Hard on the heels of the Potters ‘Arf in the running calendar comes the Potteries Marathon. With only three weeks between the two, and with a sore foot and very tired legs from running the ‘Arf, my training strategy for the full marathon – reputedly the seventh hilliest in the world and the hilliest outside North America – was a week’s recovery (no running), a week’s rest (no running) and a week’s taper (no running). At least my foot had stopped hurting after a few days and - a good sign – I was itching to run come 3rd July.
I had a sense of how tough the race was going to be from the Potters ‘Arf course, which included some very challenging hills, including the dreaded Heartbreak Hill, and very little flat. But great crowds and a huge sense of achievement from completing the course. Clearly the full marathon is going to be the same but with bells on, although thank goodness Heartbreak Hill isn’t on the full course. I tried to blank out the fact that it was over ten years since my last marathon and I’d done precious little training – my only race target was to finish. Time and style immaterial, just get me to the finish line.
The start is at the Britannia Stadium (I’m pretty sure it was still the Brit in July – it’s now the BET365 of course). Great location and good to see Ken Rushton and other familiar and friendly faces at the start. Loads of Stoke FIT runners as usual, and as you’d expect some big turnouts from other local clubs.
Unlike the Potters ‘Arf, it’s a beautiful day, if anything a bit warm and sunny for a marathon. My strategy is to try and stick to sub-9 minute miling and try for a sub-four finish, but to stop at each water station and make sure I take on plenty of fluids.
The route of the marathon is a lesson in urban geography and industrial heritage, taking in so much of the conurbation of Stoke on Trent: Hem Heath, Dresden, Florence, Adderley Green, Bentilee, Abbey Hulton, Milton, Cobridge, Burslem, Middleport, Porthill, Wolstanton, Newcastle, Westlands, Clayton, Penkhull and Trent Vale. It is also remarkably green, as is the city. It has, of course, its own killer hill (well, lots of them) but the crème de la crème has to be Porthill Bank – at about 15 miles in, steep and sapping – and as is always the case on the most challenging sections, completely rammed with spectators. I think I manage to run up it, although brain fade was setting in at that point.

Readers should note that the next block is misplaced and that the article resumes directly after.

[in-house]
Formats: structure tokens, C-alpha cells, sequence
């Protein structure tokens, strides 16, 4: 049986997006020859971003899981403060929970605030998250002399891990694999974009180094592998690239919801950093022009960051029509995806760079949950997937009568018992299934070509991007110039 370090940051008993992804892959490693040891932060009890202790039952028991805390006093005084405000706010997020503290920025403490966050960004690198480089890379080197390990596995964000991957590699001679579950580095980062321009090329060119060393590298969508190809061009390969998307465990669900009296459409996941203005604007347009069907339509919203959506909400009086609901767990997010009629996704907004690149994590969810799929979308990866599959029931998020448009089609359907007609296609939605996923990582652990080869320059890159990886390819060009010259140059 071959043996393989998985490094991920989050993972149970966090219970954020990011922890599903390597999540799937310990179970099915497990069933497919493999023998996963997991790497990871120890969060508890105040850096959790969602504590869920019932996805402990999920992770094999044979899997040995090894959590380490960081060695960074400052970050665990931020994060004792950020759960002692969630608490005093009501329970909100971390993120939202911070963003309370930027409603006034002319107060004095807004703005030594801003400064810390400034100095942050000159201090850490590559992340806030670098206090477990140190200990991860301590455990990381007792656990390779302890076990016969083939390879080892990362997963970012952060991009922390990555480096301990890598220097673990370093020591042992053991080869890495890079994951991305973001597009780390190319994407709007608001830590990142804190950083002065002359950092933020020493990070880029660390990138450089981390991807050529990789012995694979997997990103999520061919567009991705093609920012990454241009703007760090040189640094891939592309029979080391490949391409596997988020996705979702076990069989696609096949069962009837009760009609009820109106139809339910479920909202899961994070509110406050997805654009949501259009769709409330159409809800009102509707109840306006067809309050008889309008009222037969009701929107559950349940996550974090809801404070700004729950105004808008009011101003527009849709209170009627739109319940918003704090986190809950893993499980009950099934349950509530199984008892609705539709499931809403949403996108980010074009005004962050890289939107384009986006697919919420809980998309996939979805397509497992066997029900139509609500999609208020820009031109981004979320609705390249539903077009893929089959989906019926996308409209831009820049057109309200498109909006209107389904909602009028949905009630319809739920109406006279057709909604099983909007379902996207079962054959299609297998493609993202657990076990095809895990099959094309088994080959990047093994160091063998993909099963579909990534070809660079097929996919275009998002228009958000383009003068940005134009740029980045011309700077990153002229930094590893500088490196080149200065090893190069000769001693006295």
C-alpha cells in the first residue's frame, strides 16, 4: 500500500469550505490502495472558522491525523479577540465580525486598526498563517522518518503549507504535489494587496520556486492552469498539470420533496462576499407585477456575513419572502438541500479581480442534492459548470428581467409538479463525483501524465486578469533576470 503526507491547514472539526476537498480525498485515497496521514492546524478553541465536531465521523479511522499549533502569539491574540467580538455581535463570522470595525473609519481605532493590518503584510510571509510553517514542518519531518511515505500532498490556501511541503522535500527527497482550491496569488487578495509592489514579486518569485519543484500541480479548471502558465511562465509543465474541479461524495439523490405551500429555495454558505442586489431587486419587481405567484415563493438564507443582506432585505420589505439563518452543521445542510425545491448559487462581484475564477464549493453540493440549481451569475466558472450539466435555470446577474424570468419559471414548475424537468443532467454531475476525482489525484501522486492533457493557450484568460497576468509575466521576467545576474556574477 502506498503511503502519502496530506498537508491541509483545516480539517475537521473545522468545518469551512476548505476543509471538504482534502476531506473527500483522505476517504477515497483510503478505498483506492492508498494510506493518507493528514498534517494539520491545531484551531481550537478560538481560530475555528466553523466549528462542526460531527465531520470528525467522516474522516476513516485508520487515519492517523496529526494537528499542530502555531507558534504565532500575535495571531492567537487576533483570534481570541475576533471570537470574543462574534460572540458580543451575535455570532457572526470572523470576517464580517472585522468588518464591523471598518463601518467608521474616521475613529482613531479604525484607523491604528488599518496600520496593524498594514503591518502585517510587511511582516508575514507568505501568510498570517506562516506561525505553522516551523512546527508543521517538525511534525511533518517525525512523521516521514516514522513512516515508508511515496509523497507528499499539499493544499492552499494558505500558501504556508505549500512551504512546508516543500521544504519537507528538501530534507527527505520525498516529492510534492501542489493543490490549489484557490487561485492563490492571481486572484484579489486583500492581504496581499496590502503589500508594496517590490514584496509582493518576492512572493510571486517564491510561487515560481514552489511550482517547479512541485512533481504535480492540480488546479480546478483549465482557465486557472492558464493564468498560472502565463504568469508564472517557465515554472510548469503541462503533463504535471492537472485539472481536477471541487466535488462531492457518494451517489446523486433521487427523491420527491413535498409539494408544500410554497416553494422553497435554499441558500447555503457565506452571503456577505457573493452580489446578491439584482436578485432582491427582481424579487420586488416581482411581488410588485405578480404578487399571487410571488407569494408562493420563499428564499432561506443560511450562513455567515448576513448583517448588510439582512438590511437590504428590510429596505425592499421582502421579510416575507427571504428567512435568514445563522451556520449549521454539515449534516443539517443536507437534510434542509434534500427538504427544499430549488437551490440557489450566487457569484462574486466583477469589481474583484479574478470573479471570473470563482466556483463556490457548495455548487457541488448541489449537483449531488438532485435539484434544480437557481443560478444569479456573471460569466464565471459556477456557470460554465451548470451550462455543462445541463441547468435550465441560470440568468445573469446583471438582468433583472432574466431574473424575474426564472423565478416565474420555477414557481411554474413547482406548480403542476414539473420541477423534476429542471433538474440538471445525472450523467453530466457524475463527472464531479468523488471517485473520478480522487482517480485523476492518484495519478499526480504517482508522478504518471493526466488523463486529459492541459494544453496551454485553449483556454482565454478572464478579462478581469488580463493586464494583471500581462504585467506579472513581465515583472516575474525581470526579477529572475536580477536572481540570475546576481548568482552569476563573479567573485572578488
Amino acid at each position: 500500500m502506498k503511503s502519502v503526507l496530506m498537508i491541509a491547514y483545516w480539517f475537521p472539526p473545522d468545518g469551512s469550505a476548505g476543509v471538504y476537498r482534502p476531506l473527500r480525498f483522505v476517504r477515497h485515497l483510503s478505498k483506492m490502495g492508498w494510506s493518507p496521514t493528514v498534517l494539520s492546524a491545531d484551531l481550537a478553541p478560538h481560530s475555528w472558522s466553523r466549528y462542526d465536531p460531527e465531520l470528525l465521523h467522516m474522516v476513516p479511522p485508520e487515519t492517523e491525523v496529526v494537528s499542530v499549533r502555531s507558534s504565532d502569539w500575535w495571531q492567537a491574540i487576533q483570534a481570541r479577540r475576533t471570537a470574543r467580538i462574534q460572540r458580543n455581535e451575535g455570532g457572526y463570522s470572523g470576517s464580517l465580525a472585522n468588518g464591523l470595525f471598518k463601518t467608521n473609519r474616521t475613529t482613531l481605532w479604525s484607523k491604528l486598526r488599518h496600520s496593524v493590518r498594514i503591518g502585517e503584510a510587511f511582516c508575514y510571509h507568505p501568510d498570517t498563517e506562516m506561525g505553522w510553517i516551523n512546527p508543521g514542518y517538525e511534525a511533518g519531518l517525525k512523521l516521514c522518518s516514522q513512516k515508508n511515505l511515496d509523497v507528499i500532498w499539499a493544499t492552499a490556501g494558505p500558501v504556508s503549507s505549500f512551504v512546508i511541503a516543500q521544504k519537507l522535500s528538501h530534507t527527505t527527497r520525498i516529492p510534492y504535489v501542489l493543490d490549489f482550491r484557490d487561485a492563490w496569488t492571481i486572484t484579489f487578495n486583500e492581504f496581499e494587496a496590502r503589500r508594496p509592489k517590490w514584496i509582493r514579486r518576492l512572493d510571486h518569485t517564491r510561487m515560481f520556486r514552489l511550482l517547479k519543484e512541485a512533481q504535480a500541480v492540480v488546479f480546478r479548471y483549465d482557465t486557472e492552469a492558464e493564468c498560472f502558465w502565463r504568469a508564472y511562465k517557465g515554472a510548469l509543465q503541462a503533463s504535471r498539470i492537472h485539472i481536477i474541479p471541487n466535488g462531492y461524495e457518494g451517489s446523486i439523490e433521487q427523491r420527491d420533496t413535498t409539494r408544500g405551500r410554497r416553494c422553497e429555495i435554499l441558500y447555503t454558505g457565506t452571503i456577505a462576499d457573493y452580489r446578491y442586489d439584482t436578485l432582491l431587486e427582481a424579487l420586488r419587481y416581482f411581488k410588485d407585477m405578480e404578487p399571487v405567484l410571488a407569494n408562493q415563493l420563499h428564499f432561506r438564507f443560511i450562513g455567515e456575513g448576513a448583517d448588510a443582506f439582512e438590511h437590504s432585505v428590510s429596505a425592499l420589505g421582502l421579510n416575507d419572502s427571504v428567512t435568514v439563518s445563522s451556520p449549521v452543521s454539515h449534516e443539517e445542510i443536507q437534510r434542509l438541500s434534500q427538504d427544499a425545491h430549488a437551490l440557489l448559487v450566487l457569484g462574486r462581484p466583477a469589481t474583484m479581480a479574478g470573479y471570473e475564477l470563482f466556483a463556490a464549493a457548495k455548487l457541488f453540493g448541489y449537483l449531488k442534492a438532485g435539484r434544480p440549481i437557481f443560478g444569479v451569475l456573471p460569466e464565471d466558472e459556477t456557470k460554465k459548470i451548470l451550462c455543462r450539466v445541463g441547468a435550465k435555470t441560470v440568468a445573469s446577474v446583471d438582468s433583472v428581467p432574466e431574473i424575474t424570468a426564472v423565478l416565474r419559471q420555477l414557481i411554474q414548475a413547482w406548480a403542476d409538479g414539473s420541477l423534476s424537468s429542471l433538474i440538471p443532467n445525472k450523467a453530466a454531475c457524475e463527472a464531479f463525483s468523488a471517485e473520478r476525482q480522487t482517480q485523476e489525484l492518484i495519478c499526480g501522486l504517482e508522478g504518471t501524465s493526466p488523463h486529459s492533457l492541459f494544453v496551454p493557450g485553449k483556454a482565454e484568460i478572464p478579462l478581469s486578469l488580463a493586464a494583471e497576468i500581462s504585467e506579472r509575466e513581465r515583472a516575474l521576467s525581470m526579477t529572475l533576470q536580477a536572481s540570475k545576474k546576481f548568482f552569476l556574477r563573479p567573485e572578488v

My foot, which had been gently reminding me of the Potters ‘Arf since about mile three, really doesn’t like this hill or the more level subsequent section through Wolstanton, so by Newcastle and mile 18, just past a lovely friendly marshal manning the A34 underpass, I have to call it a day and grind to a walk. Or a hobble. My foot is really, really painful by now, hard to walk on it let along run, and a lot of miles left to go. I walk as far as Clayton (three miles by my count) but a word of encouragement from Frank Murphy, the founder of Stoke FIT, at a water station at around mile 21 gets me going again. That and a rough calculation that unless I start running again I am going to take about five and a half hours to get to the finish.
Baling out had entered my mind as I hobbled along Newcastle’s Iron Market, to the pitying gaze of passers-by, but I’ve never had a DNF (apart from shin splints at mile 32 of a 100-mile challenge – that did do for me). Maybe I’ve got tougher (or more obstinate, or just plain more stupid) over the past ten years, but I grit out the last three miles, hoping for a sub-5 and preferably a sub-4.45 (my time in my first London Marathon). Penkhull, Trent Vale and the back end of the Michelin are a complete blur of run-walk, passing, being passed by and re-passing a select group of fellow stragglers. Ray from Stoke Fit with his trade mark red flat-cap is on about the same pace at me but mostly because he seems to be stopping to chat to half the spectators. He certainly has the energy to pull away in the last mile or so. Finally, with half a mile to go I realise that if I put in one last effort I might break 4 hrs 30 – and I even manage what feels like a sprint in the final finishing straight (uphill of course), with the clock ticking past 4:29:50 as I push for the line. Job done.
My foot was sore enough the next day for me to break the habit of a life-time and go and see my GP about a running related injury. In the surgery I discovered that both the student doctor who did the initial examination, and the GP when she came to check on the student’s diagnosis (suspected stress fracture) were former runners, both unable to run any more after serious running-related injuries. Not stuff I wanted to hear. The next day the X-ray man gave me better news – no fracture, so ‘just’ soft tissue injury, and by then I was virtually pain-free again. So rest, then run again.
Let’s see how it holds up in the Leek Half Marathon in early August – that can’t be too hilly, surely?